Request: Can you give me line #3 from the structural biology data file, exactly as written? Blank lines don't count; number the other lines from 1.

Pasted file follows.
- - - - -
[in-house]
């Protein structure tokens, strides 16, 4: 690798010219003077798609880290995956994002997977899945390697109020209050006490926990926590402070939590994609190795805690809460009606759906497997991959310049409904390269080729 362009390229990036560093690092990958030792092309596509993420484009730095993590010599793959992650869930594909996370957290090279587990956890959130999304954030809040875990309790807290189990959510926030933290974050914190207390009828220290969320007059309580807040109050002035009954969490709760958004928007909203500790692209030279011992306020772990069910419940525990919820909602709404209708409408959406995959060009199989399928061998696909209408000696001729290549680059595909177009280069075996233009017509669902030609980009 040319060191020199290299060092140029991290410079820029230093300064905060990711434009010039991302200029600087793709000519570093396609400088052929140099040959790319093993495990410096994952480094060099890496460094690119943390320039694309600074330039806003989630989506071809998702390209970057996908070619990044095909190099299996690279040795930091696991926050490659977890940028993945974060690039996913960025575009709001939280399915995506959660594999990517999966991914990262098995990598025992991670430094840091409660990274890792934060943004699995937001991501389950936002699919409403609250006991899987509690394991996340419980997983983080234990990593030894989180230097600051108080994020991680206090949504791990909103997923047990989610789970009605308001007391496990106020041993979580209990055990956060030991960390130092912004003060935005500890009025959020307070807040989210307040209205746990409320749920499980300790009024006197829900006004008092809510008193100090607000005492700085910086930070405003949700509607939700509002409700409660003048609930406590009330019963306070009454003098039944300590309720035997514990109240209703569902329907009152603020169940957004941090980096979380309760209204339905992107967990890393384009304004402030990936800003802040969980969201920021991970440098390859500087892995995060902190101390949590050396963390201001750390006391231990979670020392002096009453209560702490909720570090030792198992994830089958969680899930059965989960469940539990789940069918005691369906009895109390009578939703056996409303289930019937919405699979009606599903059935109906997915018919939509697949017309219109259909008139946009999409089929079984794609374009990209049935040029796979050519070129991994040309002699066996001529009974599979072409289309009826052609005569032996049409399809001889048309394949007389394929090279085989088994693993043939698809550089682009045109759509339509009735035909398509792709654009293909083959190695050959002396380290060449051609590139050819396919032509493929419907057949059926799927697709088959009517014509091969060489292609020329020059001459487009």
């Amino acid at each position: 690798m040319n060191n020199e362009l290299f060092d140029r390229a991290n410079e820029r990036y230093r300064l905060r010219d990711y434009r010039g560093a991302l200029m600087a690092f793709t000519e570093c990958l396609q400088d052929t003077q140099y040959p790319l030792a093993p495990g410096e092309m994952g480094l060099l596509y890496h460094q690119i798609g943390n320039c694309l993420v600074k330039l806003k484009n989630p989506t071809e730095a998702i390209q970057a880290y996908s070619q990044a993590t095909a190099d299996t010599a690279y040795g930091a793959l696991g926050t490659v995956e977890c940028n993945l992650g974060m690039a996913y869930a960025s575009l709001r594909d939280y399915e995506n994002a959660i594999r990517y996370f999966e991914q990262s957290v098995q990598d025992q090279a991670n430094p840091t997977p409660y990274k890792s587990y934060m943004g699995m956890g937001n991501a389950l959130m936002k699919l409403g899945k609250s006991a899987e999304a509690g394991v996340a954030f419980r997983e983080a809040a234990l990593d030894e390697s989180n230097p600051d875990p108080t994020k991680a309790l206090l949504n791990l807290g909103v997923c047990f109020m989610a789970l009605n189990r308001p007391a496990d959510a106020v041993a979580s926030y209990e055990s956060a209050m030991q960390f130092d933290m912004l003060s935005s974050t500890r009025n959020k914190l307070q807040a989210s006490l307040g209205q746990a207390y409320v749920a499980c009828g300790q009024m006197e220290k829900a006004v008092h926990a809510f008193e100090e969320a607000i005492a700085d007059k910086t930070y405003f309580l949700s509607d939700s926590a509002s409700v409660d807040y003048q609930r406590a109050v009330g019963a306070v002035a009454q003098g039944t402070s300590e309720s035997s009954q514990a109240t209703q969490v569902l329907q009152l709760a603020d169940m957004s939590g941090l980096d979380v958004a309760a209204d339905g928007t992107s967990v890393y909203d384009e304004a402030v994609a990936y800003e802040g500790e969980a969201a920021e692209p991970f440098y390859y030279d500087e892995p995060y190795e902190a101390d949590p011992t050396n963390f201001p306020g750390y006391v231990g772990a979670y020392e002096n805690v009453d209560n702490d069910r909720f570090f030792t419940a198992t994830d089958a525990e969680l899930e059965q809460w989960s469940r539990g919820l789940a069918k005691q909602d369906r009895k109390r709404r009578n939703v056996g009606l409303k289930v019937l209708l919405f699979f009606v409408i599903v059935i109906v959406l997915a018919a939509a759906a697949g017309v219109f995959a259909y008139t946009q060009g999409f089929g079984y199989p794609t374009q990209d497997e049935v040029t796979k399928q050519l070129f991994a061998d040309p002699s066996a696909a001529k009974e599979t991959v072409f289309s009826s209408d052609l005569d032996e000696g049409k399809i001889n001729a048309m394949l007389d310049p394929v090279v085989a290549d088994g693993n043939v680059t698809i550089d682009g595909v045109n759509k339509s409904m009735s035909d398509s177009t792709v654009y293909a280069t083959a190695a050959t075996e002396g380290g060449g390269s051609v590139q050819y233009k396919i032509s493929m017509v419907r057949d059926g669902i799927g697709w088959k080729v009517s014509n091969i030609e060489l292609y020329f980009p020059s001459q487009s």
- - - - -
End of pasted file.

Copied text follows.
């Amino acid at each position: 690798m040319n060191n020199e362009l290299f060092d140029r390229a991290n410079e820029r990036y230093r300064l905060r010219d990711y434009r010039g560093a991302l200029m600087a690092f793709t000519e570093c990958l396609q400088d052929t003077q140099y040959p790319l030792a093993p495990g410096e092309m994952g480094l060099l596509y890496h460094q690119i798609g943390n320039c694309l993420v600074k330039l806003k484009n989630p989506t071809e730095a998702i390209q970057a880290y996908s070619q990044a993590t095909a190099d299996t010599a690279y040795g930091a793959l696991g926050t490659v995956e977890c940028n993945l992650g974060m690039a996913y869930a960025s575009l709001r594909d939280y399915e995506n994002a959660i594999r990517y996370f999966e991914q990262s957290v098995q990598d025992q090279a991670n430094p840091t997977p409660y990274k890792s587990y934060m943004g699995m956890g937001n991501a389950l959130m936002k699919l409403g899945k609250s006991a899987e999304a509690g394991v996340a954030f419980r997983e983080a809040a234990l990593d030894e390697s989180n230097p600051d875990p108080t994020k991680a309790l206090l949504n791990l807290g909103v997923c047990f109020m989610a789970l009605n189990r308001p007391a496990d959510a106020v041993a979580s926030y209990e055990s956060a209050m030991q960390f130092d933290m912004l003060s935005s974050t500890r009025n959020k914190l307070q807040a989210s006490l307040g209205q746990a207390y409320v749920a499980c009828g300790q009024m006197e220290k829900a006004v008092h926990a809510f008193e100090e969320a607000i005492a700085d007059k910086t930070y405003f309580l949700s509607d939700s926590a509002s409700v409660d807040y003048q609930r406590a109050v009330g019963a306070v002035a009454q003098g039944t402070s300590e309720s035997s009954q514990a109240t209703q969490v569902l329907q009152l709760a603020d169940m957004s939590g941090l980096d979380v958004a309760a209204d339905g928007t992107s967990v890393y909203d384009e304004a402030v994609a990936y800003e802040g500790e969980a969201a920021e692209p991970f440098y390859y030279d500087e892995p995060y190795e902190a101390d949590p011992t050396n963390f201001p306020g750390y006391v231990g772990a979670y020392e002096n805690v009453d209560n702490d069910r909720f570090f030792t419940a198992t994830d089958a525990e969680l899930e059965q809460w989960s469940r539990g919820l789940a069918k005691q909602d369906r009895k109390r709404r009578n939703v056996g009606l409303k289930v019937l209708l919405f699979f009606v409408i599903v059935i109906v959406l997915a018919a939509a759906a697949g017309v219109f995959a259909y008139t946009q060009g999409f089929g079984y199989p794609t374009q990209d497997e049935v040029t796979k399928q050519l070129f991994a061998d040309p002699s066996a696909a001529k009974e599979t991959v072409f289309s009826s209408d052609l005569d032996e000696g049409k399809i001889n001729a048309m394949l007389d310049p394929v090279v085989a290549d088994g693993n043939v680059t698809i550089d682009g595909v045109n759509k339509s409904m009735s035909d398509s177009t792709v654009y293909a280069t083959a190695a050959t075996e002396g380290g060449g390269s051609v590139q050819y233009k396919i032509s493929m017509v419907r057949d059926g669902i799927g697709w088959k080729v009517s014509n091969i030609e060489l292609y020329f980009p020059s001459q487009s």